The secret is out: supercar power is coming to the homegrown Commodore to create fastest Holden of all time.
Talk about going out with a bang!
Holden will build a Commodore with more power than a Lamborghini as a high octane farewell present before the Adelaide production line falls silent next year.
The fastest and most powerful Commodore ever made will also be the most expensive, expected to cost in excess of $165 000 — almost twice the price of the dearest model on sale today.
It will be the last V8 sedan made locally, and the most powerful vehicle produced in more than 100 years of Australian car manufacturing.
Holden declined to comment on “future model plans”, however, News Corp Australia can exclusively reveal General Motors in Detroit has finally given the green light to build a Commodore powered by the supercharged “LS9” V8 from the Corvette ZR1.
The swansong supercar will eclipse the power of the current Commodore flagship — the Holden Special Vehicles GTS — with performance that will outpace the latest Porsches and Ferraris.
It will only be available with a manual gearbox because the engine has too much power for an automatic.
With in excess of 600 horsepower (or 475kW in modern terms) the limited edition will have more grunt than a V8 Supercar racing machine.
Fewer than 250 are expected to be built, as there are only a limited number of these particular supercharged V8 engines available out of the US.
Holden dealers have been inundated with enquiries following speculation on internet forums — but the project is so secret they too are in the dark.
Fan gossip says the car will be called “GTS-R”, a reference to a limited edition from 1996. But News Corp Australia understands the new super sedan will have a unique name to reflect its exclusivity.
The supercar will be made by Holden Special Vehicles, a separate Melbourne-based firm that has been building Holden’s performance models for 29 years after the break-up with racing legend Peter Brock.
Part of the reason the Holden supercar is so expensive is because it will be built in a partially complete form on the Adelaide production line with the supercharged engine and gearbox from the HSV GTS — which will then be replaced by the “LS9” V8 at HSV in Melbourne.
It is not the first time HSV has performed a heart transplant.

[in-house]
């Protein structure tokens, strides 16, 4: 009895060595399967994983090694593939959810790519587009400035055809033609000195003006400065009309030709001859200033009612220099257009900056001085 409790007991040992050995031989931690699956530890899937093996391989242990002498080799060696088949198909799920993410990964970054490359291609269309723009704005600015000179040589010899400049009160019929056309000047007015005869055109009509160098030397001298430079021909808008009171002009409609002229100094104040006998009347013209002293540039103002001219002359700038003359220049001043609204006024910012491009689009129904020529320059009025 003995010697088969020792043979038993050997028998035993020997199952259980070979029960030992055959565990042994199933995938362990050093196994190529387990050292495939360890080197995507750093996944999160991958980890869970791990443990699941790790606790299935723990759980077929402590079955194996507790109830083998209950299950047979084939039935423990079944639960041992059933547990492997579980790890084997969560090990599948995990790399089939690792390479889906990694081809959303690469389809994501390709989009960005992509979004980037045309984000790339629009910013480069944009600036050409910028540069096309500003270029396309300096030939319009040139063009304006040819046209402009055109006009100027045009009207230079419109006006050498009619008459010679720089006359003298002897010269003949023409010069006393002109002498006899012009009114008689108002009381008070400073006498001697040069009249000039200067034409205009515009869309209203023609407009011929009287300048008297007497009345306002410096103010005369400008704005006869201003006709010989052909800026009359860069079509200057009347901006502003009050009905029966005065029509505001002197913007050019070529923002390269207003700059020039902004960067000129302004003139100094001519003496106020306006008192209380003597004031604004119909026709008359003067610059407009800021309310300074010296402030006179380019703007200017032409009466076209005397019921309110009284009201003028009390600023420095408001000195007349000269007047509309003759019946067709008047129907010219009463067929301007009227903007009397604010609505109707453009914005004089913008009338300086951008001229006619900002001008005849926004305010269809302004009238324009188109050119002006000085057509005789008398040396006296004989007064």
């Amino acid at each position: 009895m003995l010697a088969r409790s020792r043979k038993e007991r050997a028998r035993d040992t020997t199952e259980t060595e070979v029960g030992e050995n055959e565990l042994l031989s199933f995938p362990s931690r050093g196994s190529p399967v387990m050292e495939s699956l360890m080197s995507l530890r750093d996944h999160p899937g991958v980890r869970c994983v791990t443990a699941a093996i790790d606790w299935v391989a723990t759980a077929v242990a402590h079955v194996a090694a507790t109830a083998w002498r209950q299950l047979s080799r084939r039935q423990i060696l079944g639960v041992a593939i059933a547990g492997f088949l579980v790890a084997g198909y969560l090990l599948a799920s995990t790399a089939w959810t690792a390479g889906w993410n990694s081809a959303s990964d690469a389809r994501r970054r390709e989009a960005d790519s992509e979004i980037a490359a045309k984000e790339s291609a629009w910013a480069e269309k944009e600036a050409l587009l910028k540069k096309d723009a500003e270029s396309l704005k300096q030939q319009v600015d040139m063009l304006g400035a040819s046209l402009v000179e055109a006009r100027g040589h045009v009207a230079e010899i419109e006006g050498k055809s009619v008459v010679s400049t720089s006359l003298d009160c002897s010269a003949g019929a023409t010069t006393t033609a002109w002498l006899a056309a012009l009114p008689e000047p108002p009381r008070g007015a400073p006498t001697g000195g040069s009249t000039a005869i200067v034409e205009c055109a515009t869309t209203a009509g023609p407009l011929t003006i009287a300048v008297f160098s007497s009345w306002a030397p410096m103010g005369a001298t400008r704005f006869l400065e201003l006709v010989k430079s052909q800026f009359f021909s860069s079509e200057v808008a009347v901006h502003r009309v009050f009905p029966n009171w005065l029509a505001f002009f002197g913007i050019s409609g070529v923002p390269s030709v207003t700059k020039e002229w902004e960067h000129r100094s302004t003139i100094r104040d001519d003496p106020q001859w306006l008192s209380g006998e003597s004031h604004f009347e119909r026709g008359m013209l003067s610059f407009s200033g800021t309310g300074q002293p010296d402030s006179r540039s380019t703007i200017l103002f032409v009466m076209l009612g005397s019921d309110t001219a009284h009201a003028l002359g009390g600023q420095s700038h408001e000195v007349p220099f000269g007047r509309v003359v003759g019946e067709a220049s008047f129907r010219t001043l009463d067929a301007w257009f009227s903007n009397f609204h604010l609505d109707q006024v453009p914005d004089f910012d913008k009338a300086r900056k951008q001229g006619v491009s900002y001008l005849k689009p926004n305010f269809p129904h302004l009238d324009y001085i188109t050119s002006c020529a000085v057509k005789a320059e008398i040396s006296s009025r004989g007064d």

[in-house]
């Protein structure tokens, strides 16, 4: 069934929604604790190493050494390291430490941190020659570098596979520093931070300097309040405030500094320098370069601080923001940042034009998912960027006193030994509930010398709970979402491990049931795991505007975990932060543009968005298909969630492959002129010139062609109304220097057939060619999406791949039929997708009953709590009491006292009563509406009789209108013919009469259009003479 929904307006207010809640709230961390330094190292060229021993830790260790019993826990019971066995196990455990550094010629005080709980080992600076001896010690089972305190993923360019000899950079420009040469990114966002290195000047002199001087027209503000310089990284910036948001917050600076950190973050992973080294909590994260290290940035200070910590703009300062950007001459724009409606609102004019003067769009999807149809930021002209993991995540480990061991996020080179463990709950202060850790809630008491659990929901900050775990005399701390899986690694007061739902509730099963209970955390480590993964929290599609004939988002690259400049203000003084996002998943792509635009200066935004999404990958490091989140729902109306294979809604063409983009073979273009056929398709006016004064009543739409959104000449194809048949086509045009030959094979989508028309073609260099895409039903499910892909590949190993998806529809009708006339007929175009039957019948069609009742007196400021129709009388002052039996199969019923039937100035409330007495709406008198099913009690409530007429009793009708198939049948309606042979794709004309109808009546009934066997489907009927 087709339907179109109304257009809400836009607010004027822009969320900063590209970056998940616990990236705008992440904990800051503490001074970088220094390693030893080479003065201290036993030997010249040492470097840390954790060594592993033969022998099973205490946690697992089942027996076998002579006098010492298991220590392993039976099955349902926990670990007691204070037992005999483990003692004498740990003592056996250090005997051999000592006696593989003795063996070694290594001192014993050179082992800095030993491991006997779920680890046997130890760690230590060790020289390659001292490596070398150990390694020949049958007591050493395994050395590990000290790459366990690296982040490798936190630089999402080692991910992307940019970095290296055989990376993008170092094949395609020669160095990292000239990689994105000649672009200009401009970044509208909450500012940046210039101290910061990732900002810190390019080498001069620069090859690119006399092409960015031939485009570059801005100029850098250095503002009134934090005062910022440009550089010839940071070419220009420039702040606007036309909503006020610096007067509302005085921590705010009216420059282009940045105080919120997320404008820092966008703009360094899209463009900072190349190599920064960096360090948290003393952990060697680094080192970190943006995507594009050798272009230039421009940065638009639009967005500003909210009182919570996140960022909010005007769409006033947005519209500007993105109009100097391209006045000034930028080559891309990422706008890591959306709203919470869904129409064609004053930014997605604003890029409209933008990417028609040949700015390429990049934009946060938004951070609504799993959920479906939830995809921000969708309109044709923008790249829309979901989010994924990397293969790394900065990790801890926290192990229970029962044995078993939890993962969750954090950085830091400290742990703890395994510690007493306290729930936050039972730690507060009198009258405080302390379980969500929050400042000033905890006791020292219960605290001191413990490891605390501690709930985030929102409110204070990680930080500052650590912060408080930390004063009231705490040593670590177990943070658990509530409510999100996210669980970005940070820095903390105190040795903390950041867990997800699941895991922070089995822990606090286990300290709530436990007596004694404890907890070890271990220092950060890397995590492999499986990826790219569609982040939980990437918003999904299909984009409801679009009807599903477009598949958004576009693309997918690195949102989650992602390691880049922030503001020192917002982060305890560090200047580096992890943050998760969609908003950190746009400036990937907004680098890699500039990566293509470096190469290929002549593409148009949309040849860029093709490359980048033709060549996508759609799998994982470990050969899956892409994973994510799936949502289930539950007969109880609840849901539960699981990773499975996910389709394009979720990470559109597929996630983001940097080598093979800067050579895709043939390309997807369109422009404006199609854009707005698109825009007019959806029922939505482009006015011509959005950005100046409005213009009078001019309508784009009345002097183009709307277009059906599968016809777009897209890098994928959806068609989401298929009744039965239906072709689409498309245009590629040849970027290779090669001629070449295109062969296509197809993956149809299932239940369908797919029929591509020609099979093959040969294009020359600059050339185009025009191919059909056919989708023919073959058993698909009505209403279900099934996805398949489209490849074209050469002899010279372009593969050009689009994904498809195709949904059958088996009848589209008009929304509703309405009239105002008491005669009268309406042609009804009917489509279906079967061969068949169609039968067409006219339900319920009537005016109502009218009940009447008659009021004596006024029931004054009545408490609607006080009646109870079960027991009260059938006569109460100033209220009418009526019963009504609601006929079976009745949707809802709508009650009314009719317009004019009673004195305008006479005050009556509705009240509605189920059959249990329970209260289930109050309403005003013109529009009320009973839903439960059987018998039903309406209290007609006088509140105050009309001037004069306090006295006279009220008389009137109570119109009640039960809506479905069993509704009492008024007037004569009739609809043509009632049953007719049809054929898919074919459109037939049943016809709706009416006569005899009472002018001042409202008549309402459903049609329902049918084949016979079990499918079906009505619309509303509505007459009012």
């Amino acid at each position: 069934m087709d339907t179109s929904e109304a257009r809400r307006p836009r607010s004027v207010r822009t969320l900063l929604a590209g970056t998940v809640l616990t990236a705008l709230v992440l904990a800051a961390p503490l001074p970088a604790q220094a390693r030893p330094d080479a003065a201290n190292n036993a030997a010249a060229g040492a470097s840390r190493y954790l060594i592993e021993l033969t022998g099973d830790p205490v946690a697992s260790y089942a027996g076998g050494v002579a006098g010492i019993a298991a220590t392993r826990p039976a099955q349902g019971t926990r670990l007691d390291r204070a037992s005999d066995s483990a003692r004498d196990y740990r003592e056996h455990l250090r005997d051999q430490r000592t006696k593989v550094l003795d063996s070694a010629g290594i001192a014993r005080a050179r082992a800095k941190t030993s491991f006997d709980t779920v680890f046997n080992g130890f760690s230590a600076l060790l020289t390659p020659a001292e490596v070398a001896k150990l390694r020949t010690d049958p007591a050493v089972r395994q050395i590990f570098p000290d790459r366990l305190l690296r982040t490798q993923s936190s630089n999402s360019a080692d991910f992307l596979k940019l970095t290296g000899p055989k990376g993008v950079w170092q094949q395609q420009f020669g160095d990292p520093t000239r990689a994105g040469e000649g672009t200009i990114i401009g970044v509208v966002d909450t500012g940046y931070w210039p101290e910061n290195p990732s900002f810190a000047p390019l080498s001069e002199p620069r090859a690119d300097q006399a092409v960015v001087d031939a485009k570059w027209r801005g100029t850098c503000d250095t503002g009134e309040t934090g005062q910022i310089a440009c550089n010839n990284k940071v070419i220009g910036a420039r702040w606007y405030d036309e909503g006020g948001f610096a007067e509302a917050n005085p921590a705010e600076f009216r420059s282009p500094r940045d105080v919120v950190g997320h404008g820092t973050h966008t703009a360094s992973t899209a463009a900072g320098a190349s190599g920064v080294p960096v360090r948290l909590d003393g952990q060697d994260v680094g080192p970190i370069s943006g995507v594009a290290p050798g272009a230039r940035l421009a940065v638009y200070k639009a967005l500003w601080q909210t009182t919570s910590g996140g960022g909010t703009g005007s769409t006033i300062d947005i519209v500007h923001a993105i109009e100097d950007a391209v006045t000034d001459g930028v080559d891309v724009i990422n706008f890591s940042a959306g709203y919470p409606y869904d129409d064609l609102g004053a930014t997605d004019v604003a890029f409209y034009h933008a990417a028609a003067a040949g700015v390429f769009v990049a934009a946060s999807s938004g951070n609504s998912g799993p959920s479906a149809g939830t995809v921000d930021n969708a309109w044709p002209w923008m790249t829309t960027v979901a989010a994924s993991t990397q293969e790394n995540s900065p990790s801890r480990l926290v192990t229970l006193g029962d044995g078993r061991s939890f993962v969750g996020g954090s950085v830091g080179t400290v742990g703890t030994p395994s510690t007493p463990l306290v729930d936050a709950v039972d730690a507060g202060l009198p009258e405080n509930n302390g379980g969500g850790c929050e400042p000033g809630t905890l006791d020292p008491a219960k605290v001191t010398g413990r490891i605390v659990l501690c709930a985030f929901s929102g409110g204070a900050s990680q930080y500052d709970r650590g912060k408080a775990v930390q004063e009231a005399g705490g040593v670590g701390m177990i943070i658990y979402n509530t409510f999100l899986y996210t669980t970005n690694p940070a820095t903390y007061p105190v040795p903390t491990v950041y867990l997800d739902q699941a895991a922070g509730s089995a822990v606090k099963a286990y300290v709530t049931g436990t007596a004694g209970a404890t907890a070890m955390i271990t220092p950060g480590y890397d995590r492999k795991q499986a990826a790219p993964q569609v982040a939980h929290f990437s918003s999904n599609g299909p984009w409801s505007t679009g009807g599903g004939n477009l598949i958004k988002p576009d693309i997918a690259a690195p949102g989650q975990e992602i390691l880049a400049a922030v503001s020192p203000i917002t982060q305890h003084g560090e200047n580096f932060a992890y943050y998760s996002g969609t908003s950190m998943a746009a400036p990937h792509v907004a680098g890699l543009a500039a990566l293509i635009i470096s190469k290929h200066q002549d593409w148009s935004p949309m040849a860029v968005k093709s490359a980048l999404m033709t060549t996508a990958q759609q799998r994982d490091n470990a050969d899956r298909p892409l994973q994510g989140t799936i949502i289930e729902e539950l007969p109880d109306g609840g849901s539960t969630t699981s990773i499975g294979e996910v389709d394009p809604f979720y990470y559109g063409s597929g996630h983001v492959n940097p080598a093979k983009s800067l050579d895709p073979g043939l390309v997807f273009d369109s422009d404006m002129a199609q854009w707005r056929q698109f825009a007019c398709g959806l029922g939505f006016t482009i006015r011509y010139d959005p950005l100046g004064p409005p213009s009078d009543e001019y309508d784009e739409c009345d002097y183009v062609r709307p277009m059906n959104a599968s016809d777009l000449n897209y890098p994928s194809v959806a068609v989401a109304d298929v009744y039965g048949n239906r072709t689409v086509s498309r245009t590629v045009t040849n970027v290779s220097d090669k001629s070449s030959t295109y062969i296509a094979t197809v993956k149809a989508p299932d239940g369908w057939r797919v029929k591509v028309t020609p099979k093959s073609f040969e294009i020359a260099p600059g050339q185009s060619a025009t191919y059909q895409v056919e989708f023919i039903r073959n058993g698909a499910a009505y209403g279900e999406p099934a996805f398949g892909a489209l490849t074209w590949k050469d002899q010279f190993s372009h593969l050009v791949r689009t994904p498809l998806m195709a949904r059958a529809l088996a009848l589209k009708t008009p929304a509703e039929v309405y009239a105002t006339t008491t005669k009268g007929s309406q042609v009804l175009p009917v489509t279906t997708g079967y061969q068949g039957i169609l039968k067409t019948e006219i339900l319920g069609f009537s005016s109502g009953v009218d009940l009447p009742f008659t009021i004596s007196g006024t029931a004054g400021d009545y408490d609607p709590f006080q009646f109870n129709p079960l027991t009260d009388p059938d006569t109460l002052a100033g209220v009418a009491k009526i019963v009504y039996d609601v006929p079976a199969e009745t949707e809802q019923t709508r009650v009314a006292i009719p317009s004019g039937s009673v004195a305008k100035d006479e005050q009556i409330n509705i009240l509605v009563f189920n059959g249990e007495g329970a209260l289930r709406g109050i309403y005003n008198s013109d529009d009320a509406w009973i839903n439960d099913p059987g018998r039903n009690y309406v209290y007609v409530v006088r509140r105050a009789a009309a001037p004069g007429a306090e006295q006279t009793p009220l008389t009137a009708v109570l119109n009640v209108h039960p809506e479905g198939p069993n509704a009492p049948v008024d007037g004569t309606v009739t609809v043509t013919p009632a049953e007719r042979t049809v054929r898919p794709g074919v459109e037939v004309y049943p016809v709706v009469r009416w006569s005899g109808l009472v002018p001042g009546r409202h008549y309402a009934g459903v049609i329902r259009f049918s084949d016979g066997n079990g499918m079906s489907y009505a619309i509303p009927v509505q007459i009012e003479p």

In 2008 the company replaced the “donor” Holden engine with a massive 7.0-litre V8 from a racing version of the Corvette; in the end 137 HSV W427 cars were built at a cost of $155 500 each. Production ended prematurely in 2009 as the Global Financial Crisis took hold.
With buyers holding out for the last locally made Commodores, Holden is confident the supercar will be an instant sellout — especially as the imported Commodore due in 2018 will only have four-cylinder and V6 power.
How it will get built
Holden will build the new supercar in partially complete form as a HSV GTS on the production line in Elizabeth, near Adelaide.
The cars will then be transported to HSV at Clayton, near Melbourne, where the GTS supercharged V8 and transmission will be removed and the new “LS9” supercharged V8 and heavy duty transmission will be installed.
Other performance parts, such as bigger brakes, wheels, bodykit and exhaust will also be fitted at HSV in Clayton.
The as yet un-named supercar will then get transported to selected Holden dealers (65 of 220 across the network).
What will it be called?
Web forums speculate it will be called GTS-R, a reference to the special edition made in 1996 (of which just 85 were built). But News Corp understands HSV is planning on a unique name for its final homegrown hero car.
Why has it been so secret?
HSV had to meet strict global reliability standards set by General Motors in Detroit and it has taken until now to validate the engine transplant process and other engineering changes, including bringing the engine up to Euro V. —